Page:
Not operating in silos also contributes to everyone feeling enfranchised. If the engineers feel that they have no input in the product direction, then not only is it harder to get inspired about building new functionality, but if stories are poorly defined, or technically impossible, or if the functionality lands badly with customers, then the fingers will point and blame will be thrown.

It should be a two-way street. If we instead consider Product’s ownership of ideas and Engineering’s ownership of implementation and rephrase this as accountability instead, then we can imagine ways that both parties can jointly have more input in each other’s worlds.

Engineering don’t “do” ideas

This one can really bugs me.

There are two facets to this argument that I disagree with. The first is covered above on the effects of siloing Product and Engineering. If the engineers are not willing to engage with their product owner when they are coming up with ideas, then they’re missing out on improving them by offering their own thought and critique to the process. Product can have the accountability for those ideas, but input from smart people in any role can only improve them.

Engineering should do ideas. Here are some of the ways that your engineers can improve a product roadmap:

  • Identify useful functionality with little engineering effort. It may be the case that spending a short time upgrading to the latest version of a database or search index could bring a whole host of cool features for free, i.e. new ways to aggregate data, the ability to do free-text search, or the ability to perform joins that were not possible previously. It may be the case that newly built functionality (e.g. a new type of visualization) can now be extended quickly and easily to roll out variations of this feature in a comparatively short space of time. Stand on the shoulders of giants.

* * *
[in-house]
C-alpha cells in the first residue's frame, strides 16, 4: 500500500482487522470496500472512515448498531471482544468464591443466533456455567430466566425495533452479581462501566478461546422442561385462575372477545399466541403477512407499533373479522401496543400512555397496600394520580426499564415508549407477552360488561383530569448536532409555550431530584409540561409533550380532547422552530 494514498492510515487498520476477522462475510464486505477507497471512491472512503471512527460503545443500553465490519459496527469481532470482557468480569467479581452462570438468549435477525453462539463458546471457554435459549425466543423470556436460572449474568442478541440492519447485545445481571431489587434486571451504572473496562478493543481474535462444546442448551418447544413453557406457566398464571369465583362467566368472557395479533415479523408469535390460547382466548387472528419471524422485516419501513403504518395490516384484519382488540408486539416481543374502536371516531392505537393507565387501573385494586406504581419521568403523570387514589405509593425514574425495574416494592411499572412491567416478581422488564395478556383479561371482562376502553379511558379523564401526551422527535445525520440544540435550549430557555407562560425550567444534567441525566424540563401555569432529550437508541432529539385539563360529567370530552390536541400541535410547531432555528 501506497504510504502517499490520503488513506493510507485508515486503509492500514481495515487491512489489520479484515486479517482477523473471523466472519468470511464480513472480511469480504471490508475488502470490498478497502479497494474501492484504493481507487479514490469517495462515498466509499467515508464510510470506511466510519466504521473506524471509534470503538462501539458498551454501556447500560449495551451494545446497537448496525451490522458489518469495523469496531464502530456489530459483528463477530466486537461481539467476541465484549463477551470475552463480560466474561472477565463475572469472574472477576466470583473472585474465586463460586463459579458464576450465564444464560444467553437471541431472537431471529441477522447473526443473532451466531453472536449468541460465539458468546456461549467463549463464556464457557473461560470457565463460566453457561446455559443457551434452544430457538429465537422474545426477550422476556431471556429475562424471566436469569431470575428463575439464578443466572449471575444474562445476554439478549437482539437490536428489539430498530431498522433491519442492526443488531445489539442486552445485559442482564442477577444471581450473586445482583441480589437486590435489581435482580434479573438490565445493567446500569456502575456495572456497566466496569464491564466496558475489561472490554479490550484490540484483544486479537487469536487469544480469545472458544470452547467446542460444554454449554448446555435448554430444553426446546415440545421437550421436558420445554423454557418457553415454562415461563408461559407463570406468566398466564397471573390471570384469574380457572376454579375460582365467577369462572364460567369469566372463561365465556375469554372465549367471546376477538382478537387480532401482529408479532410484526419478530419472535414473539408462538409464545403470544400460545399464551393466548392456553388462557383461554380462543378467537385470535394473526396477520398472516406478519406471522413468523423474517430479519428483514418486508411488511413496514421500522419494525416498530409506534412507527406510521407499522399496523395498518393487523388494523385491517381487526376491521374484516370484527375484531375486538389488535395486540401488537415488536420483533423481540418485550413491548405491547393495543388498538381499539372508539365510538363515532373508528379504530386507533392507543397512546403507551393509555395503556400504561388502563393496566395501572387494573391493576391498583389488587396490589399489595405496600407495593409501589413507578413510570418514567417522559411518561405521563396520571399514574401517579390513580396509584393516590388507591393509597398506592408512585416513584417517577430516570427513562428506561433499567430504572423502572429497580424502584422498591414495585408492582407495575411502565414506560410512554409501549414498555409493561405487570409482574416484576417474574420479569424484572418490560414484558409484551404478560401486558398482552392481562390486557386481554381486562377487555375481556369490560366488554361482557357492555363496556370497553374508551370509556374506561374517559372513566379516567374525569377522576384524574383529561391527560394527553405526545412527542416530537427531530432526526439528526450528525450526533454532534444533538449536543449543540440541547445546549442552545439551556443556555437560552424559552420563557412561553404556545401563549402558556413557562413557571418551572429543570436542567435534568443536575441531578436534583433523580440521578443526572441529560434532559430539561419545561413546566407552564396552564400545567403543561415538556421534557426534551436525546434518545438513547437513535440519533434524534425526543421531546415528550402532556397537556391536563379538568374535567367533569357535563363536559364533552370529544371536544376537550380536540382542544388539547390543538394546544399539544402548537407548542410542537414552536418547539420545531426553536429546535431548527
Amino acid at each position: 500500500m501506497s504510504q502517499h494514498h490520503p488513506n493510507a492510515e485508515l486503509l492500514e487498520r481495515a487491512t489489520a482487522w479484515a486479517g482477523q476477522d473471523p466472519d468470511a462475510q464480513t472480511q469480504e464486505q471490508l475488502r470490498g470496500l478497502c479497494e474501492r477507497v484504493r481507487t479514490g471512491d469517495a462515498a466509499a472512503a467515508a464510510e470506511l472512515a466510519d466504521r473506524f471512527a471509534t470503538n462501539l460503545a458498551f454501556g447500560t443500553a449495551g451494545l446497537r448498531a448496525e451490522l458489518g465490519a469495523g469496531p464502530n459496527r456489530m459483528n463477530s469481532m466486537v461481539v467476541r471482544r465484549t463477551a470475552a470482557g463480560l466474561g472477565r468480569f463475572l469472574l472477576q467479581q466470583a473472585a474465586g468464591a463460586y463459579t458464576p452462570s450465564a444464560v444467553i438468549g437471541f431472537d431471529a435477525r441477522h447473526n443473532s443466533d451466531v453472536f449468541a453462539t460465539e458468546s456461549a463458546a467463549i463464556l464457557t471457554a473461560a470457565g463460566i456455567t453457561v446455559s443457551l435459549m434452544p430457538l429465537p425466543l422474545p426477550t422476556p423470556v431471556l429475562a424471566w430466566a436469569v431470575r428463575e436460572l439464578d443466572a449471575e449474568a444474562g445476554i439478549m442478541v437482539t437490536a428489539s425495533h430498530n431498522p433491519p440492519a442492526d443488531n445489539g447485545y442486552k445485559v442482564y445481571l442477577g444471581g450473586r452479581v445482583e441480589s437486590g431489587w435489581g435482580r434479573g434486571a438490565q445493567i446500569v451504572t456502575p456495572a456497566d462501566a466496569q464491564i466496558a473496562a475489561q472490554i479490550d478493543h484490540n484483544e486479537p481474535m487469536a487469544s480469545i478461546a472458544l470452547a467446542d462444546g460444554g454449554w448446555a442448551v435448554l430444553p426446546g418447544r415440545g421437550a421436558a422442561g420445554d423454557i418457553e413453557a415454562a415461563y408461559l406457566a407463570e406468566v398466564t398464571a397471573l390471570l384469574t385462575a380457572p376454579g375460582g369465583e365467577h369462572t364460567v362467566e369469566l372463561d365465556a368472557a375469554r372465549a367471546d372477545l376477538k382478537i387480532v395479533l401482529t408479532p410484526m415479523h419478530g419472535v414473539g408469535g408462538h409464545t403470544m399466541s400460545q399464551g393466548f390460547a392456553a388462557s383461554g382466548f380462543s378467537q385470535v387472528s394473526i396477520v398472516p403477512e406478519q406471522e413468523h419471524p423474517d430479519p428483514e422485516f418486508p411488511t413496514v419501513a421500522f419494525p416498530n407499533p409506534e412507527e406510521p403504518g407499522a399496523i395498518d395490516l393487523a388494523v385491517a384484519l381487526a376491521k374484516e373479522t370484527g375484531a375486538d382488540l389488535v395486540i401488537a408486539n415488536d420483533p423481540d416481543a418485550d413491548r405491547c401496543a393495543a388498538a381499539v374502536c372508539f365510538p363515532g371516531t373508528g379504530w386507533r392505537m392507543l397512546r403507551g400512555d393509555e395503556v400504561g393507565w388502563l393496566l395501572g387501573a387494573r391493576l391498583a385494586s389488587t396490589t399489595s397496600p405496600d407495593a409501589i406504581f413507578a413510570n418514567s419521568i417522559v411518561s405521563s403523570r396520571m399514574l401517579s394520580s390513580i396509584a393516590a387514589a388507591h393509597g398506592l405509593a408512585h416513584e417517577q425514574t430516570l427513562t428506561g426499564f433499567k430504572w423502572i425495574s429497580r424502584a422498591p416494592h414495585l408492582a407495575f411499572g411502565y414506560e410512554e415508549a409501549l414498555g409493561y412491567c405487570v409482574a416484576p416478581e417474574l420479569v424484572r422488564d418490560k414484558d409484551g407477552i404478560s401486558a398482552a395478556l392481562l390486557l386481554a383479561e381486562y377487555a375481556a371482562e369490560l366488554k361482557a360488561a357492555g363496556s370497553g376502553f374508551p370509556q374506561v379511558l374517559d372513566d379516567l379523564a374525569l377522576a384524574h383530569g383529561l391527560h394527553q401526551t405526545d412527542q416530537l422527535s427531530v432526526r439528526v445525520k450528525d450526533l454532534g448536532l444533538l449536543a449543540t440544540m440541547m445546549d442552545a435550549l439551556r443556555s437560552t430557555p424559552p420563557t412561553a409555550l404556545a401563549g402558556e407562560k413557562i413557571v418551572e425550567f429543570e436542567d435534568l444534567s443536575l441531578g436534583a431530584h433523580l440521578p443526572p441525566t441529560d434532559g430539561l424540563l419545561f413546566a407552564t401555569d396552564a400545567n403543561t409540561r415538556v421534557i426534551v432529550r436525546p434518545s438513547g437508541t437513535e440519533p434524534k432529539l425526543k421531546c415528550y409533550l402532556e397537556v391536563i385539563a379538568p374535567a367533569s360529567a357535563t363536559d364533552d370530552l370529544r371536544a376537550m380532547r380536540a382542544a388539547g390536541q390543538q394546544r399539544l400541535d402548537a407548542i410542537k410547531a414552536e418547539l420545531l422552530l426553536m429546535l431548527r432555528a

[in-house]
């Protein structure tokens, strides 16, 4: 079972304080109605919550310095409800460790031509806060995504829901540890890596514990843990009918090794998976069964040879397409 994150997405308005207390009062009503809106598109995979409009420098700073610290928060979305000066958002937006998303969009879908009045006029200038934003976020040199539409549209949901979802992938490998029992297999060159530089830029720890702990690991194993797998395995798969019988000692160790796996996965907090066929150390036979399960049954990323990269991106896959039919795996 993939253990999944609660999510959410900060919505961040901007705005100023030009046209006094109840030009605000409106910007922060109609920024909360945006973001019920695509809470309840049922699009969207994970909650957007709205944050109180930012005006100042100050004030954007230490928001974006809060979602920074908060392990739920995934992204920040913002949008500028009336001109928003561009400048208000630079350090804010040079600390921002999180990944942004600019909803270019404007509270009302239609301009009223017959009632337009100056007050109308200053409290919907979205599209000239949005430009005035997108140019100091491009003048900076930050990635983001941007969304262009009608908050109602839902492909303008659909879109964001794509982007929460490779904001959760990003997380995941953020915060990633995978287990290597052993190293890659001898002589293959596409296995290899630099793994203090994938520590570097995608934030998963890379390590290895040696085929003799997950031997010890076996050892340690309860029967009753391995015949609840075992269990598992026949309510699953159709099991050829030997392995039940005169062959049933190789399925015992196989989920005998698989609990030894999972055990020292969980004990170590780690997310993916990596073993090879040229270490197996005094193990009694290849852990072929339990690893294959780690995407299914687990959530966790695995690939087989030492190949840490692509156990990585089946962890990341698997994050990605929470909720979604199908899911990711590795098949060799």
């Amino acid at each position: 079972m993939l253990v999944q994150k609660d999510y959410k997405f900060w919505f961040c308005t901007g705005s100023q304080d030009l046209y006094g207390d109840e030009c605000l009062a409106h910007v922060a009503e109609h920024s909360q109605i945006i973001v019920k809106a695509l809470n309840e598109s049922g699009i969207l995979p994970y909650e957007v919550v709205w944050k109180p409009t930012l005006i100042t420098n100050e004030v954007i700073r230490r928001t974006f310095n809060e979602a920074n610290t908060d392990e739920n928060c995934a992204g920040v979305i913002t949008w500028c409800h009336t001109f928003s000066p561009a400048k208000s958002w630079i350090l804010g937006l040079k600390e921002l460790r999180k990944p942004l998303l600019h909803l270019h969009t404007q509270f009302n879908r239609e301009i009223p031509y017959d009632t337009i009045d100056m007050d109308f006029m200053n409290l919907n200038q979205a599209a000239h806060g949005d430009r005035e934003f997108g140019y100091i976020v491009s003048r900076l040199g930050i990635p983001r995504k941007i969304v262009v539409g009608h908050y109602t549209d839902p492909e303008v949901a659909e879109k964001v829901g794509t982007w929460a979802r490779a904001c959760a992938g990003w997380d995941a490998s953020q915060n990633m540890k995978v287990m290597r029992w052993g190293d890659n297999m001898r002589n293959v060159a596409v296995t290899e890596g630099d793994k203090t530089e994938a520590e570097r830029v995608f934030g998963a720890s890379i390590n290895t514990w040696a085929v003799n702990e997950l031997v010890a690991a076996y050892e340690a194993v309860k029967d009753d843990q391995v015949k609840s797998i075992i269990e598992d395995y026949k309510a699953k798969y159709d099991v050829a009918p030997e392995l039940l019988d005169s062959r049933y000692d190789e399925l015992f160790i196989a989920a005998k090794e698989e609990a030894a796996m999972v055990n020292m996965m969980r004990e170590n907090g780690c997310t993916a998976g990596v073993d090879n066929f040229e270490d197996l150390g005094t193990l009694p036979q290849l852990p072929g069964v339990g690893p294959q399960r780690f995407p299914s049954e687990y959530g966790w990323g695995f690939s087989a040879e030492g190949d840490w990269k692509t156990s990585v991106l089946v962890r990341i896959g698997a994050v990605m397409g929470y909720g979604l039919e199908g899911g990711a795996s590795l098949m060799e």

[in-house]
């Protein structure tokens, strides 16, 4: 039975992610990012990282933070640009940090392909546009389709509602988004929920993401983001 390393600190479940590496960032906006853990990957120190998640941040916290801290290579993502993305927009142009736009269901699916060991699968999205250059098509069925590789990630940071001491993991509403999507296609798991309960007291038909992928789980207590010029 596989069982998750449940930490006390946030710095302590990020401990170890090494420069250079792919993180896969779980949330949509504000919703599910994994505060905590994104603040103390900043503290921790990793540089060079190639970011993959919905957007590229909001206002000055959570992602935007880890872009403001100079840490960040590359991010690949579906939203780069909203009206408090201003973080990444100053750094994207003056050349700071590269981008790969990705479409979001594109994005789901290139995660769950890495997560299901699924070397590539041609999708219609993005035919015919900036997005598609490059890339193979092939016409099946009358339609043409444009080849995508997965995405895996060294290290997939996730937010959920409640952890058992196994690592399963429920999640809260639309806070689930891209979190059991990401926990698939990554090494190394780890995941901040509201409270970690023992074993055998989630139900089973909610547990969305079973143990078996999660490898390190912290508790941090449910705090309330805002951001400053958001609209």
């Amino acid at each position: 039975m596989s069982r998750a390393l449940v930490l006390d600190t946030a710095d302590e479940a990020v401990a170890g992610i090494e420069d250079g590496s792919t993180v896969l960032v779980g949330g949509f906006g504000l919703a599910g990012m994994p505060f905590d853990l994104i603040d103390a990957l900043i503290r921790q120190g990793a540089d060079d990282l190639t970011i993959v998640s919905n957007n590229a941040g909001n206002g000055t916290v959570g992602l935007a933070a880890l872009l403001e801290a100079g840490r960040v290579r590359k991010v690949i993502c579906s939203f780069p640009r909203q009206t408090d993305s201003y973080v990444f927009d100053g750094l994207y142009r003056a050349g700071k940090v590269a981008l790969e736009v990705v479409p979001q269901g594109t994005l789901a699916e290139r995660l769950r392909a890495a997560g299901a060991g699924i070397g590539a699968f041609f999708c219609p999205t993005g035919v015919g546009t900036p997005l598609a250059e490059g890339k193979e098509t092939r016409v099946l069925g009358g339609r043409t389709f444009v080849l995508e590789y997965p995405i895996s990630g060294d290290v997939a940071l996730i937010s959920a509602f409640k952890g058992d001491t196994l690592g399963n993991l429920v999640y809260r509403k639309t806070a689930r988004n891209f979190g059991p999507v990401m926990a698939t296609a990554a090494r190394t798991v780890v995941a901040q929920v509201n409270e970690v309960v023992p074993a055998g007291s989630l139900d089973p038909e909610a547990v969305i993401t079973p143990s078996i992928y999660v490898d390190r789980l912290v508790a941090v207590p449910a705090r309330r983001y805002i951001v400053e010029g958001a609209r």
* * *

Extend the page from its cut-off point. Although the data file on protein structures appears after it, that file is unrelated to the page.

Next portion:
• Suggest new technology that could improve a product. Following the open source community can highlight when an interesting new piece of technology is available to use. The engineers can suggest that bringing that piece of technology into the stack can unlock all sorts of new features that may have previously not been thought possible, or even considered at all.
  • Come up with entirely new ideas! Technology aside, engineers are smart folk who use software extensively as well as building it. What have they seen in other applications that could be an avenue worth exploring in their own?

So, in short, yes: Engineering should do ideas, and collaborate with Product to work them into the roadmap. Your engineers will learn about Product’s role in making priority trade-offs which is a key entrepreneurial skill that is a benefit to anyone if learned.

Product doesn’t “do” implementation

Well, it’s true that your product owner won’t be committing code, but it shouldn’t prevent a healthy curiosity about the development process. Great product owners have a natural feeling for how complex a given feature is to build and are able to work with an engineering team to balance quick wins and long-term plays to ensure that software is shipped with a predictable cadence.

Here are some of the ways that product owners can contribute to implementation: